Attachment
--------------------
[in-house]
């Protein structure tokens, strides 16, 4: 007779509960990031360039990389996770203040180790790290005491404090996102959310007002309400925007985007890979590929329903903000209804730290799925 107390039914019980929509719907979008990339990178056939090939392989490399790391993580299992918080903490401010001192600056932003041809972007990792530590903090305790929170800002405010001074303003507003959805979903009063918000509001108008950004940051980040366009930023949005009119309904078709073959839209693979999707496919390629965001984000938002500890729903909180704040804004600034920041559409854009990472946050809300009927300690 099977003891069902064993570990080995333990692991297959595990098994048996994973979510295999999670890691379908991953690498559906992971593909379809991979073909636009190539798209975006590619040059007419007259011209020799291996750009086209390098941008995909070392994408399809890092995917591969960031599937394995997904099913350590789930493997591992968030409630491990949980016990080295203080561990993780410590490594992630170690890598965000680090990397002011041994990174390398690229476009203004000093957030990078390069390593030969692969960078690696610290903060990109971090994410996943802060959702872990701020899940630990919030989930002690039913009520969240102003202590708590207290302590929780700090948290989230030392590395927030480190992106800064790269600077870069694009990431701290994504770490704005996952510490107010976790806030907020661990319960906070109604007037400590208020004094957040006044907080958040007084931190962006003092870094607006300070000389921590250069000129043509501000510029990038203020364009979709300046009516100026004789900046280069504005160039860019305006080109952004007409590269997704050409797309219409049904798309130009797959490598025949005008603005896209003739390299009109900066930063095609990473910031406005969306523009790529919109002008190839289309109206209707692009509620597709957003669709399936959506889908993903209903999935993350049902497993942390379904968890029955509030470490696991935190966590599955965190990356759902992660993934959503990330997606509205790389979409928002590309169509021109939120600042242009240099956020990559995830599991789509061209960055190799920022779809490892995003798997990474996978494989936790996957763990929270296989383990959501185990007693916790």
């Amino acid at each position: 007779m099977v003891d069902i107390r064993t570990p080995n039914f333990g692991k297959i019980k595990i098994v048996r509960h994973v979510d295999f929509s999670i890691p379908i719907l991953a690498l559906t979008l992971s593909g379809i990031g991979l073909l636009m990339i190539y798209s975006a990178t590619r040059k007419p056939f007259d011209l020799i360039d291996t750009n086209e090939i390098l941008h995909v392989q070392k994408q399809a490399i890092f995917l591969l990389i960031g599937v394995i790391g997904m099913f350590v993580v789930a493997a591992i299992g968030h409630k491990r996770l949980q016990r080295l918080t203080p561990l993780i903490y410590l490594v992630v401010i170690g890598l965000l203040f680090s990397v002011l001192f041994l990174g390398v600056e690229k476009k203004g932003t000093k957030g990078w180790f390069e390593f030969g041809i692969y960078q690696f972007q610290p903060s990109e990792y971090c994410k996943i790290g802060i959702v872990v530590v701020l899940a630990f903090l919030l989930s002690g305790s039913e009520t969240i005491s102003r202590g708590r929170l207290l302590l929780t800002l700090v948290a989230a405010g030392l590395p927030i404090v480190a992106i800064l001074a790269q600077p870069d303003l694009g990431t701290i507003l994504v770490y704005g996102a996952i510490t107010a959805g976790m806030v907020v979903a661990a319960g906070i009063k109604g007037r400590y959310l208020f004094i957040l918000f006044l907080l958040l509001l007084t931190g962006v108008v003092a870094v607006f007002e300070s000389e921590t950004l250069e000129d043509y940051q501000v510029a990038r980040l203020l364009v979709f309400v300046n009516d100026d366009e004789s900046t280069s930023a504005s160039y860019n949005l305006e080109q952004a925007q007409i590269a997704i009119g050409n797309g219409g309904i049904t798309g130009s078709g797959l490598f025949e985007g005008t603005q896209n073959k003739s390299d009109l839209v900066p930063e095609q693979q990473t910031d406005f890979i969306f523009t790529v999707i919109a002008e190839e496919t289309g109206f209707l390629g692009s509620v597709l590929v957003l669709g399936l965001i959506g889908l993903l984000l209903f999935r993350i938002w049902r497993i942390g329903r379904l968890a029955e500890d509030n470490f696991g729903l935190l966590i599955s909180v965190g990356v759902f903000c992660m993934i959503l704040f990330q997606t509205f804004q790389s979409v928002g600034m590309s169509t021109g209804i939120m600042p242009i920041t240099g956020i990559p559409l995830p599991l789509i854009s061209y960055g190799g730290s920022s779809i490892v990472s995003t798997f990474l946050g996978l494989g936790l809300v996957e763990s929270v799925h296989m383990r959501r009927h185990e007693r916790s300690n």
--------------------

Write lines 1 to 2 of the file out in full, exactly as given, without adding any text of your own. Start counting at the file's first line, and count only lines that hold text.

[in-house]
């Protein structure tokens, strides 16, 4: 007779509960990031360039990389996770203040180790790290005491404090996102959310007002309400925007985007890979590929329903903000209804730290799925 107390039914019980929509719907979008990339990178056939090939392989490399790391993580299992918080903490401010001192600056932003041809972007990792530590903090305790929170800002405010001074303003507003959805979903009063918000509001108008950004940051980040366009930023949005009119309904078709073959839209693979999707496919390629965001984000938002500890729903909180704040804004600034920041559409854009990472946050809300009927300690 099977003891069902064993570990080995333990692991297959595990098994048996994973979510295999999670890691379908991953690498559906992971593909379809991979073909636009190539798209975006590619040059007419007259011209020799291996750009086209390098941008995909070392994408399809890092995917591969960031599937394995997904099913350590789930493997591992968030409630491990949980016990080295203080561990993780410590490594992630170690890598965000680090990397002011041994990174390398690229476009203004000093957030990078390069390593030969692969960078690696610290903060990109971090994410996943802060959702872990701020899940630990919030989930002690039913009520969240102003202590708590207290302590929780700090948290989230030392590395927030480190992106800064790269600077870069694009990431701290994504770490704005996952510490107010976790806030907020661990319960906070109604007037400590208020004094957040006044907080958040007084931190962006003092870094607006300070000389921590250069000129043509501000510029990038203020364009979709300046009516100026004789900046280069504005160039860019305006080109952004007409590269997704050409797309219409049904798309130009797959490598025949005008603005896209003739390299009109900066930063095609990473910031406005969306523009790529919109002008190839289309109206209707692009509620597709957003669709399936959506889908993903209903999935993350049902497993942390379904968890029955509030470490696991935190966590599955965190990356759902992660993934959503990330997606509205790389979409928002590309169509021109939120600042242009240099956020990559995830599991789509061209960055190799920022779809490892995003798997990474996978494989936790996957763990929270296989383990959501185990007693916790």